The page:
Remote Work in 2020 is Not Normal – Will We Evaluate It Fairly?

How are you feeling about working from home right now?

As I look around the internet, it appears to me that results are mixed.  Many are loving the new remote work lifestyle.  Many others are stressed, working more hours, and feeling pressure to maintain productivity while working from home.

I don’t believe either of these groups are right or wrong.  Everyone’s situation is unique.

One thing I do believe strongly though;

Working from home right now, during a global pandemic, is NOT the same thing as “remote work”.

I feel that this is getting lost in too many discussions lately.

This is not a normal year

With large companies like Google, Facebook, and Microsoft continuing to adopt more permanent remote-work policies, it looks as if remote work is poised to stick around for a while.

I don’t think remote work is right from everyone.  It’s not, and it doesn’t need to be.  

But I also don’t think the current realities of working from home are an accurate, or fair, representation of what a remote work culture can be.

According to Buffer’s State of Remote Survey, remote employees largely want to stay remote. However, if 2020 is your first foray into remote work, I wonder if that is still the case.

We’re extra stressed right now.

There are more distractions throughout the day; kids learning from home; extra deliveries; partners also working from home; etc 

We can’t really get out of the house to work. 

We can’t meet up with others to work, chat, brainstorm, collaborate. 

On top of all of that, it seems many companies haven’t actually shifted to a remote-first mindset.

All-day meetings are even more draining right now.  Employees are feeling pushed to work nights and weekends.  Defaulting to real-time communication adds to the pressure of being always at a keyboard; even when that’s at odds with the realities of being at home.

In short, translating the on-site work experience to the home is challenging, and in many ways, just doesn’t really work. This leaves employees feeling overwhelmed, less creative, more isolated, and longing for a return to work-normalcy.

All in all, there are currently many things which are very atypical of enjoyable, and successful, remote work.

I worry that during this big initial push into remote work, let’s call it v1, that the evaluation by organizations/managers/individuals will fail to take into account everything else going on right now.  I fear that this will keep many from getting to remote work v2 in which there are hopefully fewer abnormal circumstances and more of the traditional benefits of a remote work culture.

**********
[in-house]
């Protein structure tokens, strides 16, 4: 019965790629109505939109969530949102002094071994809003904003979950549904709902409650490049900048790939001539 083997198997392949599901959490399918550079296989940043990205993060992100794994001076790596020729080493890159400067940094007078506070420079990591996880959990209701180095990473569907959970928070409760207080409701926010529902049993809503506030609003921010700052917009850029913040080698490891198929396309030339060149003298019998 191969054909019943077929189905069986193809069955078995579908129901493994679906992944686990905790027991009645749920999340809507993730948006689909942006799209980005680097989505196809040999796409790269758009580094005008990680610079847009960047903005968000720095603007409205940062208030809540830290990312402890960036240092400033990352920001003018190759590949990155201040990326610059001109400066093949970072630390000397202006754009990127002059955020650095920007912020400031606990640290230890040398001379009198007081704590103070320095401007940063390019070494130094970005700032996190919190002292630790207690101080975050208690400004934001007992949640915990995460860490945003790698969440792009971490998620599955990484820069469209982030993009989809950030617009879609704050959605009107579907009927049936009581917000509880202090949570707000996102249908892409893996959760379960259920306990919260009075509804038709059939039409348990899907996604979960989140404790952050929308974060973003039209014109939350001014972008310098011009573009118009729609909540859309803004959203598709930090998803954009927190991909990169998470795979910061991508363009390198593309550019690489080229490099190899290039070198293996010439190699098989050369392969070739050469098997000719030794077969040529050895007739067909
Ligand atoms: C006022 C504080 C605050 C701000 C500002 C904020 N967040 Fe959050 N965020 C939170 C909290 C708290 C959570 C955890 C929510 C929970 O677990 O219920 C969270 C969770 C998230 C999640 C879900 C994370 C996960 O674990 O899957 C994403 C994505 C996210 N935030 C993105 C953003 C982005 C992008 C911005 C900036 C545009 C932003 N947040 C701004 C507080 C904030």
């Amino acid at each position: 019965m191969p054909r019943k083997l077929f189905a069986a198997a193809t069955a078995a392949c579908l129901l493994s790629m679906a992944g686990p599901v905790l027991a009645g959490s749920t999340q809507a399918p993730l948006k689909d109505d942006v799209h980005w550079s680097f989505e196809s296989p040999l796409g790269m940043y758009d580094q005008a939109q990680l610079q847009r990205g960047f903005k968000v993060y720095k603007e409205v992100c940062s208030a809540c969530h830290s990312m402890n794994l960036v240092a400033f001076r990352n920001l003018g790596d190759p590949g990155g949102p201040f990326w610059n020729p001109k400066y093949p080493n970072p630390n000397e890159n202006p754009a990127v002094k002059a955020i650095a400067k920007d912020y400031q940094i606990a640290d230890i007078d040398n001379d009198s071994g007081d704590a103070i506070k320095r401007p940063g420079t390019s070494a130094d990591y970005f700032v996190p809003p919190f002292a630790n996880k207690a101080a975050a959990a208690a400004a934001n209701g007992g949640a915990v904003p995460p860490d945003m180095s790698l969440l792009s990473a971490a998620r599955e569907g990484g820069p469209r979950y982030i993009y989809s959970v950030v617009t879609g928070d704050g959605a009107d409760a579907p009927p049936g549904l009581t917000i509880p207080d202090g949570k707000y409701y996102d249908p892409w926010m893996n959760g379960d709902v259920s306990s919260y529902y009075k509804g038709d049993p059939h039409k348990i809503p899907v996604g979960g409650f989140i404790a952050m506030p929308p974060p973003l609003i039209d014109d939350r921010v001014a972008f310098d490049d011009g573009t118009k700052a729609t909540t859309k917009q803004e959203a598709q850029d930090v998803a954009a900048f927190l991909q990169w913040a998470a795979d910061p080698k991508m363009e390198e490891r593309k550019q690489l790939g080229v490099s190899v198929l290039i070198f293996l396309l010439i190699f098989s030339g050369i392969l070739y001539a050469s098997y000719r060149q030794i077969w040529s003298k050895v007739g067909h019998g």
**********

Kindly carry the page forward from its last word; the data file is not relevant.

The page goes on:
What does remote work usually look like?

Are you getting your first taste or remote work here in 2020, and it’s not what you thought it would be? 

I can relate.

I’ve been remote for 4+ years now, and this year has still been unusual.  It has not been the same remote work situation that I’m accustomed to, or that I enjoy so much.

How does remote work usually look?

For me, remote work has generally been filled with far more connection, flexibility, and variety than it has here in 2020.

I miss getting out of my home to work from a coffee shop, or library, or a co-working space.

I miss being able to change locations when the home is too loud; or too distracting.

I miss meeting with local co-workers or friends to chat, work, brainstorm, plan, organize, etc…

The lack of 1 on 1 chats, meetups, and conferences has me feeling disconnected, isolated, and uninspired.

In the past, I’ve been able to travel and meet my remote team in person.  This builds trust, improves communication, and leads to a better working relationship.  In 2020, I haven’t even been able to meet remote teammates living in the same city; let alone the ones from all over the world.

Speaking of travel, it’s difficult right now to get away and recharge in the same way we used to.  Even just going outside for a relaxing walk is not as simple or relaxing as it used to be.  This has accumulated over the year; myself and others are starting to feel the fatigue of our current situations.

None of these things matches my previous experiences with remote work.

What’s the future of remote work?

I don’t expect all companies to shift to remote-first work; not all can or should.  And I know that my experience with remote work may be very different than yours.

If you don’t want to work remotely, there’s absolutely nothing wrong with that.

But if you thought you might like remote work, and aren’t enjoying it here in 2020, I hope some of this resonates with you and maybe gives you hope that your remote work dreams are still possible under different circumstances.

I do worry that the efficacy of remote work will be unfairly judged during this period, and I’m also encouraged by the number of people that find themselves adapting to remote, acknowledging the realities of 2020, and still finding themselves wanting to make a more permanent shift in remote work.

I hope the increase in remote work stays around. Not because we’re forced into, but because more teams find themselves adapting to it favorably, and in a way that emphasizes outcomes, trust, and the human being. As discussed in this recent CNBC article, these changes in leadership are needed to make the effective shift into remote work.  It seems like this may be the case, but only time will tell.

In my experience, effective remote work has enabled me to work around life, rather than living around work.  That’s what I wish for all of us, and I see increased remote work opportunity as a powerful tool in realizing that for more people; not because everyone should be remote, but because I hope those that wish to be remote can find healthy, thriving remote teams in the future.